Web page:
Leaving Sacramento, I turned onto Route 50 and headed east on the road known as the Loneliest Road in America. It seemed a strange title as it was as busy a road as I'd ever driven but, once I'd left the Sacramento rush hour behind, it did quieten down a little. After I'd passed Lake Tahoe, and crossed the Nevada state line, I could slowly start to see why the road had earned its name. It was quite an experience to travel a road where you go for over 100 miles without passing through a town but, for me at least, there was too much traffic on the road for it to be truly deserving of the name. I wonder just how much of that traffic is as a result of that notorious Life Magazine article and the ensuing publicity?
I chose not to apply for the ‘I travelled the Loneliest Road in America - and survived!' certificate and instead entertained myself by following the advice that I'd been given previously to explore the side roads and discovered all manner of things as a result: petroglyphs, earthquake fault lines, the infamous shoe-tree and even a group of hippies protesting again the war! I didn't have the heart to suggest to them that they would possibly have more success protesting somewhere a little less, erm, lonely and left them in my dust. Looking in my rear-view mirror I couldn't help wondering just how long they'd been out in the desert sun and whether they knew the war in Vietnam ended some years ago.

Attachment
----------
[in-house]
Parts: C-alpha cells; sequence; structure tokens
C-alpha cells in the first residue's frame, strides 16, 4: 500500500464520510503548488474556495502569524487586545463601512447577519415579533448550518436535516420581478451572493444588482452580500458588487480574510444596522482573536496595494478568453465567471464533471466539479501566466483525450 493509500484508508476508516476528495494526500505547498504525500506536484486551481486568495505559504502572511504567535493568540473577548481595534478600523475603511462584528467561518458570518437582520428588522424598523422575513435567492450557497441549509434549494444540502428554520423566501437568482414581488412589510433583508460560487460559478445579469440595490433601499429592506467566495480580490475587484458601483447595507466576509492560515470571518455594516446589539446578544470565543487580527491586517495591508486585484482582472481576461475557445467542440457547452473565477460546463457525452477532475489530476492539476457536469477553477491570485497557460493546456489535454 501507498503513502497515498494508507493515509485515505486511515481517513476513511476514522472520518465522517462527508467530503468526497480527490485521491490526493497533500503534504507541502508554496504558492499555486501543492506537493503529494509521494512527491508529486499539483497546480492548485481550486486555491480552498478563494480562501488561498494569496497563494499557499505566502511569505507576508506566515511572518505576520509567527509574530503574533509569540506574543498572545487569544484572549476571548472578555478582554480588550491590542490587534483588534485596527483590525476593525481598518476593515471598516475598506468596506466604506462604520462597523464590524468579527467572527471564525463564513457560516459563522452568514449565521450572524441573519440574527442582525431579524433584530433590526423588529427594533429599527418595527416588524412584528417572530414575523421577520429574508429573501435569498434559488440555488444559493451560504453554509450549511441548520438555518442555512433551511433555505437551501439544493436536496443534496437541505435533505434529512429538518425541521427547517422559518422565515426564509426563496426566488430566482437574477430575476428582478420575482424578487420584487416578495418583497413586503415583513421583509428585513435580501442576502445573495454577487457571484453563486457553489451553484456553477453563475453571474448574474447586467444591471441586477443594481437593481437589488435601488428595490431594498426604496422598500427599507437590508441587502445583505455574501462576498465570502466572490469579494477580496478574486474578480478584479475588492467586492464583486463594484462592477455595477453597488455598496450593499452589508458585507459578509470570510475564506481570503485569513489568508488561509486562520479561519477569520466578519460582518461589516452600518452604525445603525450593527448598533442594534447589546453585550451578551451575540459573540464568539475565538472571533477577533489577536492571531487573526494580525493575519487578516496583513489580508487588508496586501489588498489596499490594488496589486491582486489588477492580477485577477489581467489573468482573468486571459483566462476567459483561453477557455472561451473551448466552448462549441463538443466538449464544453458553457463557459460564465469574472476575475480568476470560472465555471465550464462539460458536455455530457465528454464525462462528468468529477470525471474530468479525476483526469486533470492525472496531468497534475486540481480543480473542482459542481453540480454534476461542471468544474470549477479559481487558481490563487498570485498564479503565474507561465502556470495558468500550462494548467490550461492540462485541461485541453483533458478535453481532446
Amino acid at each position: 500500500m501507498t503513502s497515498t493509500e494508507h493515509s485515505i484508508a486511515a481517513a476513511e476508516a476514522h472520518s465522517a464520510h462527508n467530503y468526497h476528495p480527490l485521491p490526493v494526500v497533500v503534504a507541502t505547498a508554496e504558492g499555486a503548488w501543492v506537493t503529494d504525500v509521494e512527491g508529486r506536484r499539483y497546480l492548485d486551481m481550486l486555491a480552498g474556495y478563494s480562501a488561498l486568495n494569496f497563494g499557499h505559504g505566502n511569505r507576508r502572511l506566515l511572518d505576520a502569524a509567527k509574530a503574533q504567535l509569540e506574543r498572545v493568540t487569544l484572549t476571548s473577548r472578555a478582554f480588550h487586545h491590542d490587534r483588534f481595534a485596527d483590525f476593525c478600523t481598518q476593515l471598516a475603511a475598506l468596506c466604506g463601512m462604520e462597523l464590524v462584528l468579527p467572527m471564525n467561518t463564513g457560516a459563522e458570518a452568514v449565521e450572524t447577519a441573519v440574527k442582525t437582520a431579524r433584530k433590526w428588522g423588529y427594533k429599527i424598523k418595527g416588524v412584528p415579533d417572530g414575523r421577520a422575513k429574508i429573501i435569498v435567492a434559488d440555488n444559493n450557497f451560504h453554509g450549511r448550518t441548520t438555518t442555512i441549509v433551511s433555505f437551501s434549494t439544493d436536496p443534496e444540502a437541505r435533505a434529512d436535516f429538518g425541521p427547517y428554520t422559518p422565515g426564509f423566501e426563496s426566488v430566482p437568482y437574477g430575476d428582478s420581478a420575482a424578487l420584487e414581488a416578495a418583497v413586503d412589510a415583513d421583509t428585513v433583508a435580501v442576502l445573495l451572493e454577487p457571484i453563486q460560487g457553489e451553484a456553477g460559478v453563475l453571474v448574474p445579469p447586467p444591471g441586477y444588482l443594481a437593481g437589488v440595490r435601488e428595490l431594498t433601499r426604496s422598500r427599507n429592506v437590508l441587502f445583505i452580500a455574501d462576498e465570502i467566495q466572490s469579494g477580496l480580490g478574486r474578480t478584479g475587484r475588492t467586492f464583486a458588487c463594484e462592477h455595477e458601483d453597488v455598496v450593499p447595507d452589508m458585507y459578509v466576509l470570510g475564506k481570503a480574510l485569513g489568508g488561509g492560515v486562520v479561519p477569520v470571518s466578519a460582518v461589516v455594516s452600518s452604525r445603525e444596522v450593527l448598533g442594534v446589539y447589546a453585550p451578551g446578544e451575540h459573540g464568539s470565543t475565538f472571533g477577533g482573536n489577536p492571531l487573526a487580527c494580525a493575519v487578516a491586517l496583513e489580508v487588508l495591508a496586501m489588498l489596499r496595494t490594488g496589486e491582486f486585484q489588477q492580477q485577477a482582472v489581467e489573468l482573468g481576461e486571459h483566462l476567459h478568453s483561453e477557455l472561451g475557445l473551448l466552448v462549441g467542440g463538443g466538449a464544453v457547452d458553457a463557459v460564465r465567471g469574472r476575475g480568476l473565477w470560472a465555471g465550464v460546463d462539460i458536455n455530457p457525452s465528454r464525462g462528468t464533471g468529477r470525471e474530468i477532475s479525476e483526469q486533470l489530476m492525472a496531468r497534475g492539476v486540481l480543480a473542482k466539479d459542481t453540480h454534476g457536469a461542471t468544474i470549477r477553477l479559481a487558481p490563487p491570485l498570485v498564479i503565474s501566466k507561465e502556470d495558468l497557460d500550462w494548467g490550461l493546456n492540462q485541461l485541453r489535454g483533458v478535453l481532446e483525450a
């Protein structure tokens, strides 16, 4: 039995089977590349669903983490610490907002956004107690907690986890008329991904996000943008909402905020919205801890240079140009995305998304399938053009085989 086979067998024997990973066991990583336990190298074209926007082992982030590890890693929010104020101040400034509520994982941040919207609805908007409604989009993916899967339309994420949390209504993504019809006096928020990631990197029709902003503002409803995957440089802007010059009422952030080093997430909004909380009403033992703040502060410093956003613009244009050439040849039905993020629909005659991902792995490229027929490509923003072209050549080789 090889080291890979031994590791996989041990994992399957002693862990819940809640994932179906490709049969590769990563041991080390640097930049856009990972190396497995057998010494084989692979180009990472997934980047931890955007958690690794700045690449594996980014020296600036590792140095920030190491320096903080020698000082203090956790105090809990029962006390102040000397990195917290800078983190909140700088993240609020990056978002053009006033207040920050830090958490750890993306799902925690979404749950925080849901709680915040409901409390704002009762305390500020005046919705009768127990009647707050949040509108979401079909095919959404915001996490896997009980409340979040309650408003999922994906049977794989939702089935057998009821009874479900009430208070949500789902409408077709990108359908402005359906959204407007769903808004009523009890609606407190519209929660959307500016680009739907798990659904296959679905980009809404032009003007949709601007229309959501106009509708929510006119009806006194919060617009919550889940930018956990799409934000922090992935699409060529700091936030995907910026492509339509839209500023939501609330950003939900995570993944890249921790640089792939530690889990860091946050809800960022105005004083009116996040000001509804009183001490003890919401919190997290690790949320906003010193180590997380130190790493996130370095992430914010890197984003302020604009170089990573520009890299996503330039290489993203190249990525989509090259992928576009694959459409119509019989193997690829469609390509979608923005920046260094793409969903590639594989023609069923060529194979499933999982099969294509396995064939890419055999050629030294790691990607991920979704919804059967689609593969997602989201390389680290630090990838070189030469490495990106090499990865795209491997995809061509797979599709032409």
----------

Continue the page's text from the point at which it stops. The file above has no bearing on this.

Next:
I'd planned to stop for the night in Eureka but there were no rooms available due to a local cross bow shooting event (I kid you not) so I pressed on towards Ely but spotted a campground sign before I reached the town and turned off the road into the Illipan Reservoir Campground. I spent the night there - free of charge, which I liked a lot - and watched a magnificent sunset before settling in for a truly quiet night. I think that I was the only person for twenty-miles and, finally, I was able to sit back and enjoy that true feeling of solitude that I'd been looking for all day.